by K.T. Weaver, SkyVision Solutions
As recently stated by Lee Tien, senior staff attorney for the Electronic Frontier Foundation, “Few other types of data get inside the home the way that electrical usage data does.” Governments and corporations everywhere are recognizing this fact as more and more smart meters are deployed into the population.
A new paper has just been published entitled, “The Role of Digital Trace Data in Supporting the Collection of Population Statistics – the Case for Smart Metered Electricity Consumption Data.” This paper demonstrates how technocrats are continually finding innovative ways to use smart meter ‘big data’ while invading your privacy in the process. As stated in the paper’s conclusion:
“Overall, our review of evidence to date, combined with preliminary descriptive analysis, has suggested that there is value in exploring the use of smart meter electricity consumption data for the purposes of deriving population statistics and indicators of household attributes at small area levels of geography.”
“With electricity smart meter roll out underway or anticipated in a number of the largest domestic markets including the US, China, Brazil, India, and Japan, alongside France, Germany, and Spain, we suggest that there is considerable potential for this form of analysis in a variety of national contexts. In the UK, this form of data could supplement official census-type statistics, addressing users’ requirements for timely reporting of small area statistics.”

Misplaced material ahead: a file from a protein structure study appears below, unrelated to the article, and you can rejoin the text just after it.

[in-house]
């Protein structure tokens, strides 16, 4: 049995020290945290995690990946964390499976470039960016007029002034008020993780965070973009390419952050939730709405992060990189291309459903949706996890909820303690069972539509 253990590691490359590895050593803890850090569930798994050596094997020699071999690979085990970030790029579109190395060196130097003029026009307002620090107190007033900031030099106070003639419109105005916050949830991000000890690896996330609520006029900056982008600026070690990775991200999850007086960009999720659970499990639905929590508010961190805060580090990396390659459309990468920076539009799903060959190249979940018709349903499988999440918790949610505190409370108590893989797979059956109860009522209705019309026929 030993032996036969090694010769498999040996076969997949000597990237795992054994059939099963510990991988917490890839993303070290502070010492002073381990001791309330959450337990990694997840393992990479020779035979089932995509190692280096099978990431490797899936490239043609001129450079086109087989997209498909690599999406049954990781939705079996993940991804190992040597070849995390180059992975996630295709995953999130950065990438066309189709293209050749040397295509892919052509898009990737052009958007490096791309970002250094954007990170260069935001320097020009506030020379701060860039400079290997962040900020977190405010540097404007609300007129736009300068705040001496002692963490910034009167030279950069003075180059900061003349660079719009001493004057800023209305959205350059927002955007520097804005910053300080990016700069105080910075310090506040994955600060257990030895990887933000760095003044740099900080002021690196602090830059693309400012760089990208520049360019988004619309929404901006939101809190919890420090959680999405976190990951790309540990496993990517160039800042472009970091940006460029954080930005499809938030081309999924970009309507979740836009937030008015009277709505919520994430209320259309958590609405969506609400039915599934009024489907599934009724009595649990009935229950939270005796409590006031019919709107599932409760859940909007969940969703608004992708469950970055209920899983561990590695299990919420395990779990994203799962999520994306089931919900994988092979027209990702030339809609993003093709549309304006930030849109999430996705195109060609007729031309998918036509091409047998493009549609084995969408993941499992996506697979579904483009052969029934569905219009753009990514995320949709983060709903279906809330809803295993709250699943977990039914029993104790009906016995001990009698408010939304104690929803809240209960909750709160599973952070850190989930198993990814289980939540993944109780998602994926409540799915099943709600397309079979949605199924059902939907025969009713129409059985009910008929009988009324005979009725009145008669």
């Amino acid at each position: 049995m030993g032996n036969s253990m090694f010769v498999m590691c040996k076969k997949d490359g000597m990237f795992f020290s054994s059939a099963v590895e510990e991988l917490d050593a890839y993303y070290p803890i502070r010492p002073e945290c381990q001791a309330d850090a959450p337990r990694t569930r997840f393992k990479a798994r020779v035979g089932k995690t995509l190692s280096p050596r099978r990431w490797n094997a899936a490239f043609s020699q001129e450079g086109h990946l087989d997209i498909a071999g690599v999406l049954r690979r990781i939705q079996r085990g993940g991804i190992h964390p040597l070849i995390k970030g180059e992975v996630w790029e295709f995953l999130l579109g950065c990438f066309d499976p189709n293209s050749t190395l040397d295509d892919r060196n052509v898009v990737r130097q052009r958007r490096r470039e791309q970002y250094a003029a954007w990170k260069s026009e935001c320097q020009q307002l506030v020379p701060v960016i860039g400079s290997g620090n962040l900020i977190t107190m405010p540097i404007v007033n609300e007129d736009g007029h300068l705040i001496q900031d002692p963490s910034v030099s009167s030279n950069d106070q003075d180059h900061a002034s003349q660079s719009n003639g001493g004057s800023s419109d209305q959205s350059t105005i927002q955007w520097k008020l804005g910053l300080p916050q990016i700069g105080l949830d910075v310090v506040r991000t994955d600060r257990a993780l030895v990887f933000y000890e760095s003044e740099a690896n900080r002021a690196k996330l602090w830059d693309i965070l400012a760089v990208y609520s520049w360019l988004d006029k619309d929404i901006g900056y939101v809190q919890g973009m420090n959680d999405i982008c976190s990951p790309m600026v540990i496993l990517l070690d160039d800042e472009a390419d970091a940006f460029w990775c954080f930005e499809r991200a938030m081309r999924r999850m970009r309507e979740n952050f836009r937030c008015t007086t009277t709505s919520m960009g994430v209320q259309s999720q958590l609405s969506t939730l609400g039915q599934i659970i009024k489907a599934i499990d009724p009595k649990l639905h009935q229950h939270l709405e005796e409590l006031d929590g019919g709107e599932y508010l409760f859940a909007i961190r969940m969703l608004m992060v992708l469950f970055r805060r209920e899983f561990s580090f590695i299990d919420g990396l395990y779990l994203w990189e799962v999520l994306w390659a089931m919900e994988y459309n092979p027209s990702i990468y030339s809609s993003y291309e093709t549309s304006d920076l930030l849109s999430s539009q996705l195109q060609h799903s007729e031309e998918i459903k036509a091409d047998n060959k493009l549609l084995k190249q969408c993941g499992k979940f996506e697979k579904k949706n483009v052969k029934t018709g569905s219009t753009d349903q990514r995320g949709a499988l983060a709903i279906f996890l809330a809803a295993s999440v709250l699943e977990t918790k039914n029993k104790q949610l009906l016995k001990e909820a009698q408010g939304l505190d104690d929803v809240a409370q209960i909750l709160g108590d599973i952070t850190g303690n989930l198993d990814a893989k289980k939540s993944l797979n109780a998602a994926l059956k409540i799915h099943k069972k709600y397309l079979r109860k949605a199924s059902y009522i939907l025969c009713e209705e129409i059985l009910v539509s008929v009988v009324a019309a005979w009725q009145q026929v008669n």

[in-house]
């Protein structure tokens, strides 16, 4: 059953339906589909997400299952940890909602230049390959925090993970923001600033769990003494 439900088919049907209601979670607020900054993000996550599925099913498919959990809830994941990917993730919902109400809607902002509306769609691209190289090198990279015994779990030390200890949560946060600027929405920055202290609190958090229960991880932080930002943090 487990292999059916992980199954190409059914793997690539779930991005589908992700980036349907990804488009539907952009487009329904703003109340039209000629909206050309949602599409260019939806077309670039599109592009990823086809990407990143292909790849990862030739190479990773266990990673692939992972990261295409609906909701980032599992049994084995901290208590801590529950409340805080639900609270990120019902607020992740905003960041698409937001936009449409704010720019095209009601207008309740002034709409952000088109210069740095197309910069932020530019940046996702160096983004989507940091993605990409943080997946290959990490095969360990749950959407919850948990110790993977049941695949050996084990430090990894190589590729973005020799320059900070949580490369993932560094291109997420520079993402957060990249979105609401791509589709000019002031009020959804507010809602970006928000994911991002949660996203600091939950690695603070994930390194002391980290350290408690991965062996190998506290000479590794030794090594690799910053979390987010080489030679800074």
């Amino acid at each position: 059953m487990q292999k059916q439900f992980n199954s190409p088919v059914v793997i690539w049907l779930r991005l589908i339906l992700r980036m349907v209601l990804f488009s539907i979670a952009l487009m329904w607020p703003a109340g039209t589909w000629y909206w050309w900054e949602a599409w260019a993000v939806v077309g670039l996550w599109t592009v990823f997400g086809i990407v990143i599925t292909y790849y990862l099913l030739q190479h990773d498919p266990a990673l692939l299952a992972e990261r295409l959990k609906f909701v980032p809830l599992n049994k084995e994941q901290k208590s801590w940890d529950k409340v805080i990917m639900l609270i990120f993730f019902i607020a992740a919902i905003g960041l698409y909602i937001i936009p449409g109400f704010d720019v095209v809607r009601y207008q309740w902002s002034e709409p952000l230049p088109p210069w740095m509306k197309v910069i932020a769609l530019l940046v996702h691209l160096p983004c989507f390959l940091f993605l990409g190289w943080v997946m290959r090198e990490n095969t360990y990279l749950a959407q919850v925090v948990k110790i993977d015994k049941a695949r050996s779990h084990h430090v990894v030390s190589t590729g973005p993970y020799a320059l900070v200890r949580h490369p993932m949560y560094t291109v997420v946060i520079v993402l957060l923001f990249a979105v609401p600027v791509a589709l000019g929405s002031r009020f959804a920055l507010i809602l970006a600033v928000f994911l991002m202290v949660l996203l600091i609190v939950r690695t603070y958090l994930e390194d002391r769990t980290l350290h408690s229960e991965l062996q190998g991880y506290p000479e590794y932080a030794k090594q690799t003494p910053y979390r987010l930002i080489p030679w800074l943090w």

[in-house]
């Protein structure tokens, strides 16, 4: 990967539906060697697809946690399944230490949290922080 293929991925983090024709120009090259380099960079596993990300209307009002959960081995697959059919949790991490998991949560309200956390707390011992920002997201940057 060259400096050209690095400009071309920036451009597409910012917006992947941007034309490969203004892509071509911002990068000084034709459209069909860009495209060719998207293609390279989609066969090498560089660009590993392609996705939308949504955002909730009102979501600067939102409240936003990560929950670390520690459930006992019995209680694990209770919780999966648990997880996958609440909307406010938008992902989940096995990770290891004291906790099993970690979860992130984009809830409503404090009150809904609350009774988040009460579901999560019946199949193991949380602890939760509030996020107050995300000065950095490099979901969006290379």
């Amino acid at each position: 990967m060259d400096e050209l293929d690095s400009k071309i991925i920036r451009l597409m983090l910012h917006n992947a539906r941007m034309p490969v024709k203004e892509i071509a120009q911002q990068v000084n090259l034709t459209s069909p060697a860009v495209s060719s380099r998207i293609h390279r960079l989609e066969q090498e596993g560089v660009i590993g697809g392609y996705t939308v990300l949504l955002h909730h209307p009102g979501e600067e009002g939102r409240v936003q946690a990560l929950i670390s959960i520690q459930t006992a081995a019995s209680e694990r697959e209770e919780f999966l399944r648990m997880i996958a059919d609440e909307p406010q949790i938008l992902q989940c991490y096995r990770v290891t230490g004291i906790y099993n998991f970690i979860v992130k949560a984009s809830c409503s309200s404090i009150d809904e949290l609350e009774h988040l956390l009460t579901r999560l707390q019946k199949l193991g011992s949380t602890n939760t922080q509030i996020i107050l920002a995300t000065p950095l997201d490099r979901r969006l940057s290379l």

As an example, and more specifically, by reviewing your household granular energy load profile collected by a smart meter, researchers are developing algorithms to determine home occupancy including the number of adults and children in the home. As explained in the paper and as shown in the above figure:
“Figure 2 presents temporal load profiles for 87 of the study households grouped by the number of residents and their broad age group. … The midweek period (Tuesday–Thursday) is representative of weekday routines, and whilst the night-time base load appears consistent across all households, it is clear that larger households exhibit a higher magnitude daytime load, particularly during the evening peak period, with households comprising two adults and three children exhibiting a higher maximum mean load (1.31kW) than smaller one adult households (0.57 kW). Thus, electricity loads during the peak period appear to represent an indicator of household size.”
“Furthermore, households where children are present show more pronounced morning peak demand, potentially driven by routines associated with preparation for school. Even if the underlying cause of these observed behaviours are uncertain, Figure 2 suggests that key household compositional indicators such as the number of household residents or the presence of children could be inferred from temporal load profiles.”
Researchers are also working on determining other “population statistics” such as employment status, income, and energy inequality by reviewing smart meter data and making use of the following additional research findings: